The wicker man refers to a myth-enshrouded Celtic ritual that
required a human sacrifice—a male human—to the gods of the
harvest. In 1973, Anthony Shaffer’s novel The Wicker Man
was made into a movie (adapted by Shaffer) that hit the fledgling
ecology and feminist movements upside the head. It’s also
one of the most delectably creepy movies I’ve ever seen. The
same cannot be said for the new remake. Directed by Neil LaBute
with a dulled edge of misanthropy, the 2006 Wicker Man
is slow as molasses and a lot less palatable, with ponderous
music to match the stagey art direction.
Nicolas Cage plays Edward, a naïve highway cop who witnesses
a horrific car accident in which a young girl and her mother
vanish into the flames. Shortly after, he receives a letter
from his former fiancée asking for his help to locate her
missing daughter. Edward hasn’t seen his fiancée in years,
and is mystified by her relocation to an obscure island commune
called Summersisle. He shows the letter to a skeptical colleague,
telling him, “The plot thickens.” His colleague replies, “I
didn’t know you had a plot.” Edward does, but Shaffer’s storyline
is skimmed by LaBute’s preference for artifice over development.
The characters speak in deliberately unnatural speech patterns,
to clue the audience in to the deliberation that’s already
occurring without Edward’s knowledge. The director’s use of
symbolism is both obvious and useless: Edward experiences
flashbacks from the car accident during his ferry crossing
to the isle, but the accident is never explained. Once ashore,
however, he encounters a trio of snide, middle-aged women
who express their displeasure at his intrusion by scaring
him with a bleeding burlap sack. In the film’s only suspenseful
moment, Edward is offered a look inside the sack, and he flinches
just before he catches sight of whatever squiggling, injured
thing is contained within.
At the local tavern, he squashes a honeybee, earning the ill
will of the commune, whose economy is based on honey production.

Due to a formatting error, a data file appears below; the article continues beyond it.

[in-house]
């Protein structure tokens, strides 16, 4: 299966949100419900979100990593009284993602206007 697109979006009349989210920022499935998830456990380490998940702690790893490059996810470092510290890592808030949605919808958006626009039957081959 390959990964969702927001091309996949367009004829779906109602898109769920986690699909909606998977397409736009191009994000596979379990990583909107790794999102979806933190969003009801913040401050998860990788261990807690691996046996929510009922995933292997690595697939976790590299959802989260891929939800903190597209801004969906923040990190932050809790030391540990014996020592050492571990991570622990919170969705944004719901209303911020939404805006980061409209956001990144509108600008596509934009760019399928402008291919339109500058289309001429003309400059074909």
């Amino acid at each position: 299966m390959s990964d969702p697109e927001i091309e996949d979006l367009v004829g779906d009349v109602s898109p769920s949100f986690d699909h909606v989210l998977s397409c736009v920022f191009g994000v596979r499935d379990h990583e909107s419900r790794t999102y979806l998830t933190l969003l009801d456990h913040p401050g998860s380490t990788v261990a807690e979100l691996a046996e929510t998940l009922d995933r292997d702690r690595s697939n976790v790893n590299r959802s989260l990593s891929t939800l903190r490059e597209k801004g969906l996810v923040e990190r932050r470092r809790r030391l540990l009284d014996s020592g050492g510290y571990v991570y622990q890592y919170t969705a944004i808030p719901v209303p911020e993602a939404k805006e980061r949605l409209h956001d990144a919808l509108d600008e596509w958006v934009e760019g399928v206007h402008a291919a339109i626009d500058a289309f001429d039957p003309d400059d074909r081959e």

The storyline becomes increasingly simplified as Edward, bewitched
by his proximity to the lovely (and boringly ambivalent) Willow
(Kate Beahan), becomes ever more desperate to find her daughter,
and more easily convinced that the young girl is either dead
or in danger. His investigation consists of being inexplicably
thwarted by the residents, an almost exclusively female congregation
of earth worshippers who are usually photographed in clannish
multiples. The few men that are seen are mere drones. A bewigged
Ellen Burstyn plays the congregation’s matriarch, a queen
bee whose cordiality toward Edward is in pointless contrast
to the controlled hostility of the rest of the sisterhood.
LaBute spends more time on glittery close-ups that capture
both the feminine allure and predatory instincts of the commune’s
sisterhood (Leelee Sobieski plays an especially fetching tavern
wench) than he does on making any of them even remotely human.
If the director intended to satirize the burgeoning neo-pagan
movement, his opinion on matriarchal power falls between the
cogs of the film’s mechanical progression. Edward bumbles
toward the truth, rather than being seduced to it, and the
sisterhood lacks any motivation other than childish malice.
Unlike the incisive realism of LaBute’s earlier films (especially
In the Company of Men), The Wicker Man resembles
a watered-down copy of M. Night Shyamalan’s copying of Alfred
Hitchcock. It drones where the original disturbed.